UK Budget 2020 Breakdown: £30 Billion Fiscal Stimulus For Coronavirus Control

Please note this blog post was published over 12 months ago and so may not include the most up-to-date information, for example where regulation around investing has changed.

UK Budget 2020 Breakdown: £30 Billion Fiscal Stimulus For Coronavirus Control

The new Chancellor Of The Exchequer, Rishi Sunak, presented his first UK Budget today.

Inevitably, the main issue of the day was Coronavirus, with the Chancellor opening his speech saying the economic disruption around the virus would be significant, but temporary. “The UK economy is robust, and public finances are sound,” Mr Sunak said.

One important change worth noting for savers is that tax relief on the Pensions of high earners is being altered. Once annual income exceeds £110,000, a person’s annual allowance (the amount they can claim tax relief on) decreases dramatically. This has become a problem as the income cap includes the value of pensions earned, not just salary, and there are hefty charges for going over the annual allowance. This year’s budget saw this amount increased to £200,000. This is good news as it allows more people to save more for their retirement.

To deal with the impact of Coronavirus on the economy, a £30 billion fiscal stimulus is being put in place. The Chancellor stated that eventually supply chains will return to normal, and economic performance will recover. As for public health, the NHS has been promised as much money as it needs, whether this is “millions or billions.” From a business perspective, the government will refund the cost of providing Statutory Sick Pay for up to 14 days for employees. Additionally, £1.4 Billion will be invested in science institutes researching Coronavirus.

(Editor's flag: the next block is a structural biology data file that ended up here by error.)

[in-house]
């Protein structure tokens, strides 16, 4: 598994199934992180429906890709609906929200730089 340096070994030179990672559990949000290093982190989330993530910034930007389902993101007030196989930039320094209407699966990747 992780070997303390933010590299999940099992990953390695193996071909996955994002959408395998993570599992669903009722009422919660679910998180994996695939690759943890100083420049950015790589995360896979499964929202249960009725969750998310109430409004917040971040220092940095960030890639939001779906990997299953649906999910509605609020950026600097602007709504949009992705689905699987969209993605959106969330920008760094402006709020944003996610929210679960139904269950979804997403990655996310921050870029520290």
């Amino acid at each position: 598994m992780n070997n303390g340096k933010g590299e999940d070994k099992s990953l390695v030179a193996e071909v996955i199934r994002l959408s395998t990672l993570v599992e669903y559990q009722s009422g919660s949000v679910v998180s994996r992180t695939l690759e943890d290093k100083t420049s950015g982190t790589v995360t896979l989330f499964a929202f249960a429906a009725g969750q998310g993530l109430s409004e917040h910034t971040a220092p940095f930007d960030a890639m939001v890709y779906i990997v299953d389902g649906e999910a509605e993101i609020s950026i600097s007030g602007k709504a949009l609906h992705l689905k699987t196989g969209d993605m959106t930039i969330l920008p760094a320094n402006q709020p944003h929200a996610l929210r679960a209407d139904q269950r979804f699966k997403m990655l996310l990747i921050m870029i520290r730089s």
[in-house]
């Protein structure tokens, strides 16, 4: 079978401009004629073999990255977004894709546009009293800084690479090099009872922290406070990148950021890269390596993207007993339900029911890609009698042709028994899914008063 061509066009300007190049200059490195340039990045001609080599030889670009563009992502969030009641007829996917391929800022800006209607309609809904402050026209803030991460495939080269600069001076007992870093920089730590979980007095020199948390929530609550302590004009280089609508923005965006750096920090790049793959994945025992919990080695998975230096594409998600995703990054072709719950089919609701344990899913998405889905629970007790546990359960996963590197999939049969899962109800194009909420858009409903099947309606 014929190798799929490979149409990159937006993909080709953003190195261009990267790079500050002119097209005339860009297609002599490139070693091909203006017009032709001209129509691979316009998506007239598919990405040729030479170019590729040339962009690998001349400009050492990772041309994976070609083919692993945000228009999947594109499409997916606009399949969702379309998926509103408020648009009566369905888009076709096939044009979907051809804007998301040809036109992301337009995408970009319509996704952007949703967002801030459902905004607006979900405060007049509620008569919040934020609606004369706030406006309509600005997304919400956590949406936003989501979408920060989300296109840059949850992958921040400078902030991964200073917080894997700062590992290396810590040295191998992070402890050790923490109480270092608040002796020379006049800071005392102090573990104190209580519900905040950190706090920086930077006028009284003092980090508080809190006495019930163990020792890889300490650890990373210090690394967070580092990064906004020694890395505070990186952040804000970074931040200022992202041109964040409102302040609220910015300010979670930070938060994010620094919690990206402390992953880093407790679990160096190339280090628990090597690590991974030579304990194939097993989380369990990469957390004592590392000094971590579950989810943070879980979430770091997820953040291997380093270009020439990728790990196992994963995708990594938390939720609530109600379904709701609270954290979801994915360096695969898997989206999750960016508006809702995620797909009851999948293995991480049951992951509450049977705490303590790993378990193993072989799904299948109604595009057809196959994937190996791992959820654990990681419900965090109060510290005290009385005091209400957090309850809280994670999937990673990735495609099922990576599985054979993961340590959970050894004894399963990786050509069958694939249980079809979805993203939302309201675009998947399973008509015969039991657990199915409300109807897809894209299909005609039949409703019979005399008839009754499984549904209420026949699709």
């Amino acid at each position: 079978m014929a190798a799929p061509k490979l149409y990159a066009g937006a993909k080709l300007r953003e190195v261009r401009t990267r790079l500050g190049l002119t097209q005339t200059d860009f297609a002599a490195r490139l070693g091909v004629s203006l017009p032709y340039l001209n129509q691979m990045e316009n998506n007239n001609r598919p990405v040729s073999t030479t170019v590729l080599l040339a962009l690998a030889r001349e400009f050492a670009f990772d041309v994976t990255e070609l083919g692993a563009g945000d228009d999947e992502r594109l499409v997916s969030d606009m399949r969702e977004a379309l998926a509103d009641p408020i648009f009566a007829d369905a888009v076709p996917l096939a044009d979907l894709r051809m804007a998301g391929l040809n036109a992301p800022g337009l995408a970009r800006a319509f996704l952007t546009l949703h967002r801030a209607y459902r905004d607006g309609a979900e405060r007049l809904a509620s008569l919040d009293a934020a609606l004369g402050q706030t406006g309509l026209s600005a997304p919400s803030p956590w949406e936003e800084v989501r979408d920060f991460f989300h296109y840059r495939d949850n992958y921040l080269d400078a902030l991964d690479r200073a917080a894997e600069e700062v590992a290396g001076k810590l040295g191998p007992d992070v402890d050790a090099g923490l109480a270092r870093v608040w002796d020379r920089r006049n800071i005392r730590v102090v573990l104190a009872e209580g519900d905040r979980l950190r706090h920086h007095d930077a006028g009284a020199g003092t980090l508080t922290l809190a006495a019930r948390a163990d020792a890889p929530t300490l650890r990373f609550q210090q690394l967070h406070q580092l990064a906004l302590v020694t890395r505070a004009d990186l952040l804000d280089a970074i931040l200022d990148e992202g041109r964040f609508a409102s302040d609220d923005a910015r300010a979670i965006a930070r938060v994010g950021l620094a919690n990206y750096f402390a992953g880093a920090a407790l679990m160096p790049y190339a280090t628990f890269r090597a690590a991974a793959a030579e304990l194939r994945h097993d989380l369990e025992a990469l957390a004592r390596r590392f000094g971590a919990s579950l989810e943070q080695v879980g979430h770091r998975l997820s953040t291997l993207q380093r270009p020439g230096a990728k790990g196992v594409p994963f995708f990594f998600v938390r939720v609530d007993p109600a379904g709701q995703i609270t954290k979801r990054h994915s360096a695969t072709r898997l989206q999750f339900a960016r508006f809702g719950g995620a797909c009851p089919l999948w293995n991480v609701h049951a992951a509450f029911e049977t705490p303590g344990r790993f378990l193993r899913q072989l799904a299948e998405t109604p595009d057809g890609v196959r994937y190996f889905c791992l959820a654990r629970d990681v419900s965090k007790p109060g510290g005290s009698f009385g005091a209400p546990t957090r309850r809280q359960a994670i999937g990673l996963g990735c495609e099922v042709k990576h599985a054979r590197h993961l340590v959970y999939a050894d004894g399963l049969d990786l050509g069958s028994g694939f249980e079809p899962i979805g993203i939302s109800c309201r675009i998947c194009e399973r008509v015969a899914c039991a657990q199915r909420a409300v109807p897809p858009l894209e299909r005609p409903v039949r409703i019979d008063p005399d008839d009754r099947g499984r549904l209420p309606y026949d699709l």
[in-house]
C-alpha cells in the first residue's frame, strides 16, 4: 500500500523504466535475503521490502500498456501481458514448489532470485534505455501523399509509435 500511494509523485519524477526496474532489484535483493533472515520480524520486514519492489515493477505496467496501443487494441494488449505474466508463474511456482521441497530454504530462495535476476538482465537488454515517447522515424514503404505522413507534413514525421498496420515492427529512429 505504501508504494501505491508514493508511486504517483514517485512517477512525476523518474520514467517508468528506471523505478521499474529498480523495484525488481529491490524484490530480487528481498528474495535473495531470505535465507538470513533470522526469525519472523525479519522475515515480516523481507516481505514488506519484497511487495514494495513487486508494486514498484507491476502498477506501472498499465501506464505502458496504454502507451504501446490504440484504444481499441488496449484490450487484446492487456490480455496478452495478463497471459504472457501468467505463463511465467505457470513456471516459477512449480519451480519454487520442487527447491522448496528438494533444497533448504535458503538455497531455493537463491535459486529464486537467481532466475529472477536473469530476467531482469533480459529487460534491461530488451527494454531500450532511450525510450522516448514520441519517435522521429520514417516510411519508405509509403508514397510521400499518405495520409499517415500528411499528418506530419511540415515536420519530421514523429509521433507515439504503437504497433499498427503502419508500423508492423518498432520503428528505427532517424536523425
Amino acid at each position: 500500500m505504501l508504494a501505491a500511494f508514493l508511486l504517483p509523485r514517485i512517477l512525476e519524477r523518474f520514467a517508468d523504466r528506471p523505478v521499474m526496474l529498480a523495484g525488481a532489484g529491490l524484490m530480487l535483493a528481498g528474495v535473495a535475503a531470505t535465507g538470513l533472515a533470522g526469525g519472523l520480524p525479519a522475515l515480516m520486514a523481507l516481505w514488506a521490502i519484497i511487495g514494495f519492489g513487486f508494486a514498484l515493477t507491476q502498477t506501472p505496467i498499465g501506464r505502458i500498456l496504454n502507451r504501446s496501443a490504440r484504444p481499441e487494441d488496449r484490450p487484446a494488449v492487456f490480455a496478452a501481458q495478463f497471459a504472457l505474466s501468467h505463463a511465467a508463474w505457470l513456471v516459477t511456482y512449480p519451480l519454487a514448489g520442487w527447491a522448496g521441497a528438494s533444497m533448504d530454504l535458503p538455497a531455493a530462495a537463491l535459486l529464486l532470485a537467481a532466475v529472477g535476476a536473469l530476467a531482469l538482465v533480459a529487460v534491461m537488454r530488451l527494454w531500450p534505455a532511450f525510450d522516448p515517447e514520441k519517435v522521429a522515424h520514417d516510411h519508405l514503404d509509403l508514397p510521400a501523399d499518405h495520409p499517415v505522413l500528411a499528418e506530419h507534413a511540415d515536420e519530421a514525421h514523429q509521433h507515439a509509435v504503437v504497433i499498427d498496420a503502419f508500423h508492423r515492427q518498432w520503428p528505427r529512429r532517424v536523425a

The Budget put in place a much bigger near-term fiscal stimulus than expected to counter the short-term economic effects of the coronavirus, but arguably the more important and longer-lasting theme is that the austerity of the last decade has been replaced with an attitude of spending that could last just as long.

Aside from Coronavirus, there were a range of other investments the Chancellor is making with the aim of boosting the UK economy. There will be £175 billion for infrastructure and industries. The Chancellor stated that the OBR has upped growth forecasts based on the packages announced. The GDP forecast without fully accounting for the impact of coronavirus would have led to growth of 1.1% in 2020 and 1.8% in 2021, then 1.5%, 1.3%, and 1.4% in the following years.

Elsewhere, there are tax cuts for businesses, alcohol duties are frozen, fuel duty is frozen, and there are plans to invest in broadband infrastructure and environmental issues. The Tampon Tax is to be scrapped.

At a glance, here’s some of the other key points that may help you to do more with your money:

  • The Living Wage is set to rise by 6.2% to £10.50 by the middle of the decade.
  • Entrepreneurs relief was widely rumoured to be getting scrapped, but Chancellor Sunak has opted to reduce it from £10 million to £1 million. The rate was first launched in 2008, it allows entrepreneurs a 10% cut in the capital gains tax they pay on the sale of their business.
  • The Government will spend an extra £175 billion over the next five years. Sunak says the OBR estimates the extra government spending will increase long term productivity by 2.5% between now and 2025.
  • National Insurance threshold to rise to £9,500 from April
  • There is £5 Billion to be spent on getting gigabit-capable broadband into the hardest-to-reach places.

We will also be covering our reaction to the Budget in this week’s episode of our Do More With Your Money Podcast.                

For more information, watch our Afternoon Markets Special with our Director of Investment Strategy, Chris Leyland.

With investing, your capital is at risk. Investments can fluctuate in value and you may get back less than you invest. Past performance is not a guide to future performance. Tax rules can change at any time. This blog is not personal financial advice.

Global Markets